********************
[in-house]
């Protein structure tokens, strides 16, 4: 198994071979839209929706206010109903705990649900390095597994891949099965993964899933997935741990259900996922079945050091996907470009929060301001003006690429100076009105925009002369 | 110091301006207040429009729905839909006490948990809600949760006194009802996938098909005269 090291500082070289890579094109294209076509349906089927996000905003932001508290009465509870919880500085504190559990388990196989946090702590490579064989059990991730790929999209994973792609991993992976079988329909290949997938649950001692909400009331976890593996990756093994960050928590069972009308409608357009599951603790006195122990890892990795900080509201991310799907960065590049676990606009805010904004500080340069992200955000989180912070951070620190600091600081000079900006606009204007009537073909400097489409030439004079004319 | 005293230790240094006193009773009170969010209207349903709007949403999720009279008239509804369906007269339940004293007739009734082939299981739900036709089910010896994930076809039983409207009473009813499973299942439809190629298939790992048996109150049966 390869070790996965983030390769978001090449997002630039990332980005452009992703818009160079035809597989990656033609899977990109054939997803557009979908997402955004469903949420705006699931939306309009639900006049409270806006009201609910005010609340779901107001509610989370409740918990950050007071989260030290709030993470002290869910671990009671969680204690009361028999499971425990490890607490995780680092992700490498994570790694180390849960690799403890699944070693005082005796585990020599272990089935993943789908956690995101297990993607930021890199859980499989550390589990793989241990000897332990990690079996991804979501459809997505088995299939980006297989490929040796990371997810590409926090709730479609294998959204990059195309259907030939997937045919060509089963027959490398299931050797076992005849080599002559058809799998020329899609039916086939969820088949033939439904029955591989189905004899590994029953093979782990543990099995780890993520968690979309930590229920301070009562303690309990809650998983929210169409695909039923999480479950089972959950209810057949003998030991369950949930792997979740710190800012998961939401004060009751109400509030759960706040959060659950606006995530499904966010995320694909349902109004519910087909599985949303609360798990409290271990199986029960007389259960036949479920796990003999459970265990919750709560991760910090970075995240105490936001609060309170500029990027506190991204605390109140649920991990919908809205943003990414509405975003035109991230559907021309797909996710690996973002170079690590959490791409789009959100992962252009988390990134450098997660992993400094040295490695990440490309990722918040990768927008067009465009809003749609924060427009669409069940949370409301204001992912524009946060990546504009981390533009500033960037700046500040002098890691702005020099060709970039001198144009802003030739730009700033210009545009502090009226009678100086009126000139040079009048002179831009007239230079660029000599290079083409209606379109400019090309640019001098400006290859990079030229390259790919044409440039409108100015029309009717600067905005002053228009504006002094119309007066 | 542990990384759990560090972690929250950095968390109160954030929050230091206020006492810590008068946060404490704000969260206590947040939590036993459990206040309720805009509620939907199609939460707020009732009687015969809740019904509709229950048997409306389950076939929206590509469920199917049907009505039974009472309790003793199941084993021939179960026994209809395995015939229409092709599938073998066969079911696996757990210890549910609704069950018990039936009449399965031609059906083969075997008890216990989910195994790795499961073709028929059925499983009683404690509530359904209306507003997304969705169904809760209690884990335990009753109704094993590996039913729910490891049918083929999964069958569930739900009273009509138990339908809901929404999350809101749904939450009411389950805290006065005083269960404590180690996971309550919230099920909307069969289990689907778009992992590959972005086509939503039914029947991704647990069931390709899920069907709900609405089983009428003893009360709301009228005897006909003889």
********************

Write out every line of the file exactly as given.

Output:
[in-house]
């Protein structure tokens, strides 16, 4: 198994071979839209929706206010109903705990649900390095597994891949099965993964899933997935741990259900996922079945050091996907470009929060301001003006690429100076009105925009002369 | 110091301006207040429009729905839909006490948990809600949760006194009802996938098909005269 090291500082070289890579094109294209076509349906089927996000905003932001508290009465509870919880500085504190559990388990196989946090702590490579064989059990991730790929999209994973792609991993992976079988329909290949997938649950001692909400009331976890593996990756093994960050928590069972009308409608357009599951603790006195122990890892990795900080509201991310799907960065590049676990606009805010904004500080340069992200955000989180912070951070620190600091600081000079900006606009204007009537073909400097489409030439004079004319 | 005293230790240094006193009773009170969010209207349903709007949403999720009279008239509804369906007269339940004293007739009734082939299981739900036709089910010896994930076809039983409207009473009813499973299942439809190629298939790992048996109150049966 390869070790996965983030390769978001090449997002630039990332980005452009992703818009160079035809597989990656033609899977990109054939997803557009979908997402955004469903949420705006699931939306309009639900006049409270806006009201609910005010609340779901107001509610989370409740918990950050007071989260030290709030993470002290869910671990009671969680204690009361028999499971425990490890607490995780680092992700490498994570790694180390849960690799403890699944070693005082005796585990020599272990089935993943789908956690995101297990993607930021890199859980499989550390589990793989241990000897332990990690079996991804979501459809997505088995299939980006297989490929040796990371997810590409926090709730479609294998959204990059195309259907030939997937045919060509089963027959490398299931050797076992005849080599002559058809799998020329899609039916086939969820088949033939439904029955591989189905004899590994029953093979782990543990099995780890993520968690979309930590229920301070009562303690309990809650998983929210169409695909039923999480479950089972959950209810057949003998030991369950949930792997979740710190800012998961939401004060009751109400509030759960706040959060659950606006995530499904966010995320694909349902109004519910087909599985949303609360798990409290271990199986029960007389259960036949479920796990003999459970265990919750709560991760910090970075995240105490936001609060309170500029990027506190991204605390109140649920991990919908809205943003990414509405975003035109991230559907021309797909996710690996973002170079690590959490791409789009959100992962252009988390990134450098997660992993400094040295490695990440490309990722918040990768927008067009465009809003749609924060427009669409069940949370409301204001992912524009946060990546504009981390533009500033960037700046500040002098890691702005020099060709970039001198144009802003030739730009700033210009545009502090009226009678100086009126000139040079009048002179831009007239230079660029000599290079083409209606379109400019090309640019001098400006290859990079030229390259790919044409440039409108100015029309009717600067905005002053228009504006002094119309007066 | 542990990384759990560090972690929250950095968390109160954030929050230091206020006492810590008068946060404490704000969260206590947040939590036993459990206040309720805009509620939907199609939460707020009732009687015969809740019904509709229950048997409306389950076939929206590509469920199917049907009505039974009472309790003793199941084993021939179960026994209809395995015939229409092709599938073998066969079911696996757990210890549910609704069950018990039936009449399965031609059906083969075997008890216990989910195994790795499961073709028929059925499983009683404690509530359904209306507003997304969705169904809760209690884990335990009753109704094993590996039913729910490891049918083929999964069958569930739900009273009509138990339908809901929404999350809101749904939450009411389950805290006065005083269960404590180690996971309550919230099920909307069969289990689907778009992992590959972005086509939503039914029947991704647990069931390709899920069907709900609405089983009428003893009360709301009228005897006909003889």